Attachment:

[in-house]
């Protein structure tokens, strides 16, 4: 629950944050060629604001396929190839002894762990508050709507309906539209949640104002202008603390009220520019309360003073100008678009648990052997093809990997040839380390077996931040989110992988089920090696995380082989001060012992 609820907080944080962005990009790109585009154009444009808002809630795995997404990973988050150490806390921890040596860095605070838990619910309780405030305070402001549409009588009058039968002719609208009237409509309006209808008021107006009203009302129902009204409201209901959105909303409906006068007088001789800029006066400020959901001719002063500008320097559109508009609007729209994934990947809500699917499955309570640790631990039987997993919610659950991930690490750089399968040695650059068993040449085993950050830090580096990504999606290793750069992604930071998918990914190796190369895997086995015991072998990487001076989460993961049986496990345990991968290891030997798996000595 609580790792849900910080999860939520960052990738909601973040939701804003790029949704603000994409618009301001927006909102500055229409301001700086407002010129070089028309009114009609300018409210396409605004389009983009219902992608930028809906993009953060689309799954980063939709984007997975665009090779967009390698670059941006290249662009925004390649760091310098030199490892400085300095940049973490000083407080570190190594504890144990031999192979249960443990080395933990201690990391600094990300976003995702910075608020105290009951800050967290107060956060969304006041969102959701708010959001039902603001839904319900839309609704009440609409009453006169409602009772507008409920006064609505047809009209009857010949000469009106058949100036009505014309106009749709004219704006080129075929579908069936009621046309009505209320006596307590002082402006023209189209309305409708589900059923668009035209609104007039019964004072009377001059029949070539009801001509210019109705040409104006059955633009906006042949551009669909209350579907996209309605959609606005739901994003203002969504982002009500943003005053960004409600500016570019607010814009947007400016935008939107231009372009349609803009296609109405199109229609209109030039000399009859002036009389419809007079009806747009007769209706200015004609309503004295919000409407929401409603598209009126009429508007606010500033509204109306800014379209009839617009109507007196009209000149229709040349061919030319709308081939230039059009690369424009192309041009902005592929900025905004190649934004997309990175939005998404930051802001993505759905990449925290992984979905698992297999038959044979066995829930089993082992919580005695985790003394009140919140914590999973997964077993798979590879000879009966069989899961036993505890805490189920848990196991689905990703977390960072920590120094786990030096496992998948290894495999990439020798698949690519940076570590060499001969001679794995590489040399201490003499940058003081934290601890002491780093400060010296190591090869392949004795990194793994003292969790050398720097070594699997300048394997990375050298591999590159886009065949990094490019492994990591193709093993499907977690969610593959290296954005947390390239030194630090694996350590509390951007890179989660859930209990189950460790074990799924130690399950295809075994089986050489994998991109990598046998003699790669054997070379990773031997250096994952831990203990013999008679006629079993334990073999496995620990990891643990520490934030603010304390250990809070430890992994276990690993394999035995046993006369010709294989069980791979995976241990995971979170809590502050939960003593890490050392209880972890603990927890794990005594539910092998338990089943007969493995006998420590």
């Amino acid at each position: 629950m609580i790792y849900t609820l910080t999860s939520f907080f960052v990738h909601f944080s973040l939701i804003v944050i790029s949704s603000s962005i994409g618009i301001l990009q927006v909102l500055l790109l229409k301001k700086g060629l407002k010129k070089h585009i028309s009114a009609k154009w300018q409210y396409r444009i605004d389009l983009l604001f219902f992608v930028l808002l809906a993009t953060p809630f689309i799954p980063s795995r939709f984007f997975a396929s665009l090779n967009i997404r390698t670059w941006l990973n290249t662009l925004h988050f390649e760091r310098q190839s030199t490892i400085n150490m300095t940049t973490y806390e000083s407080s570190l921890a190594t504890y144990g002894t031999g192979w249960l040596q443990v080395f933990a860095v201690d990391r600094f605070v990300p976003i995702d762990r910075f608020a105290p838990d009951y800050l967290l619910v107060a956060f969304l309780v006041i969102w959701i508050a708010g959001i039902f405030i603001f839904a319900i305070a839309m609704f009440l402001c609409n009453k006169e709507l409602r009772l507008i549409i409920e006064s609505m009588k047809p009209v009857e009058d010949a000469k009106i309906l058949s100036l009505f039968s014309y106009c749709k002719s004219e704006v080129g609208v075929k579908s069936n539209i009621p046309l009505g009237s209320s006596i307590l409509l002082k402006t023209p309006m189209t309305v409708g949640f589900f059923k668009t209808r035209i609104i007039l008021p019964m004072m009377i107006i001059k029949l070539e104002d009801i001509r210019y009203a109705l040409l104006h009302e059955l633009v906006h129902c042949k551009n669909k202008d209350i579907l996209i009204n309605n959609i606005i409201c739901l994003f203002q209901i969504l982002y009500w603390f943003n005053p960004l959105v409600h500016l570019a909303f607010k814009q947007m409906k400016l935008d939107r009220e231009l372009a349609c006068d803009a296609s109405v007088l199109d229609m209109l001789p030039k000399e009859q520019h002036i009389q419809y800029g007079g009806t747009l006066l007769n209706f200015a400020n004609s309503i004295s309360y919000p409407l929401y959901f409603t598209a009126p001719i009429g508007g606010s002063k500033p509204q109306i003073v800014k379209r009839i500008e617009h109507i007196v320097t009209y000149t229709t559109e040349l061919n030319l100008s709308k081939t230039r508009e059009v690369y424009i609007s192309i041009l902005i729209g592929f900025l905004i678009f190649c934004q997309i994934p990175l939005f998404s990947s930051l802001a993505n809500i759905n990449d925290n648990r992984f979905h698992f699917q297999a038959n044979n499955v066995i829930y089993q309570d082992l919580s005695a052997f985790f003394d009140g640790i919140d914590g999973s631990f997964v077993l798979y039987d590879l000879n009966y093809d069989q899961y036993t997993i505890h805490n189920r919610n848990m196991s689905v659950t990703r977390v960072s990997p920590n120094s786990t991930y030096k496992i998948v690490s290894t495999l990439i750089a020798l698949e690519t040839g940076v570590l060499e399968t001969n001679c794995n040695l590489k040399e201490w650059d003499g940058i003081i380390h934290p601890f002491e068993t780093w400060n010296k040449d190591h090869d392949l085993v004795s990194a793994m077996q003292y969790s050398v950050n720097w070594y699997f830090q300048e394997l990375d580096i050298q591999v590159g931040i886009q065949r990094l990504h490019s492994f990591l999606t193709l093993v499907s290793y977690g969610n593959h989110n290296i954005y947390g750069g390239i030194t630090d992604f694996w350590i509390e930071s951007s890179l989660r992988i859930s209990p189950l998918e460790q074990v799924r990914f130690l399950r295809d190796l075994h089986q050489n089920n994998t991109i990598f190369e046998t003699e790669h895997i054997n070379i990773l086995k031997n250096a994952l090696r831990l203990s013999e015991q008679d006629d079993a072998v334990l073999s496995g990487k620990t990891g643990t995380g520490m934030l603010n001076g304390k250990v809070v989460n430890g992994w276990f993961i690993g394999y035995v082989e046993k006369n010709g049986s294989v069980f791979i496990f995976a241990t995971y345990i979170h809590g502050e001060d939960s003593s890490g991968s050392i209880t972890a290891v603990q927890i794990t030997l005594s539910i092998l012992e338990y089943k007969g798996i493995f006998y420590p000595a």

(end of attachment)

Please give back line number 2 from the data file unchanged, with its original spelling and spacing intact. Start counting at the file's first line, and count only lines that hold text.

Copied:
């Protein structure tokens, strides 16, 4: 629950944050060629604001396929190839002894762990508050709507309906539209949640104002202008603390009220520019309360003073100008678009648990052997093809990997040839380390077996931040989110992988089920090696995380082989001060012992 609820907080944080962005990009790109585009154009444009808002809630795995997404990973988050150490806390921890040596860095605070838990619910309780405030305070402001549409009588009058039968002719609208009237409509309006209808008021107006009203009302129902009204409201209901959105909303409906006068007088001789800029006066400020959901001719002063500008320097559109508009609007729209994934990947809500699917499955309570640790631990039987997993919610659950991930690490750089399968040695650059068993040449085993950050830090580096990504999606290793750069992604930071998918990914190796190369895997086995015991072998990487001076989460993961049986496990345990991968290891030997798996000595 609580790792849900910080999860939520960052990738909601973040939701804003790029949704603000994409618009301001927006909102500055229409301001700086407002010129070089028309009114009609300018409210396409605004389009983009219902992608930028809906993009953060689309799954980063939709984007997975665009090779967009390698670059941006290249662009925004390649760091310098030199490892400085300095940049973490000083407080570190190594504890144990031999192979249960443990080395933990201690990391600094990300976003995702910075608020105290009951800050967290107060956060969304006041969102959701708010959001039902603001839904319900839309609704009440609409009453006169409602009772507008409920006064609505047809009209009857010949000469009106058949100036009505014309106009749709004219704006080129075929579908069936009621046309009505209320006596307590002082402006023209189209309305409708589900059923668009035209609104007039019964004072009377001059029949070539009801001509210019109705040409104006059955633009906006042949551009669909209350579907996209309605959609606005739901994003203002969504982002009500943003005053960004409600500016570019607010814009947007400016935008939107231009372009349609803009296609109405199109229609209109030039000399009859002036009389419809007079009806747009007769209706200015004609309503004295919000409407929401409603598209009126009429508007606010500033509204109306800014379209009839617009109507007196009209000149229709040349061919030319709308081939230039059009690369424009192309041009902005592929900025905004190649934004997309990175939005998404930051802001993505759905990449925290992984979905698992297999038959044979066995829930089993082992919580005695985790003394009140919140914590999973997964077993798979590879000879009966069989899961036993505890805490189920848990196991689905990703977390960072920590120094786990030096496992998948290894495999990439020798698949690519940076570590060499001969001679794995590489040399201490003499940058003081934290601890002491780093400060010296190591090869392949004795990194793994003292969790050398720097070594699997300048394997990375050298591999590159886009065949990094490019492994990591193709093993499907977690969610593959290296954005947390390239030194630090694996350590509390951007890179989660859930209990189950460790074990799924130690399950295809075994089986050489994998991109990598046998003699790669054997070379990773031997250096994952831990203990013999008679006629079993334990073999496995620990990891643990520490934030603010304390250990809070430890992994276990690993394999035995046993006369010709294989069980791979995976241990995971979170809590502050939960003593890490050392209880972890603990927890794990005594539910092998338990089943007969493995006998420590």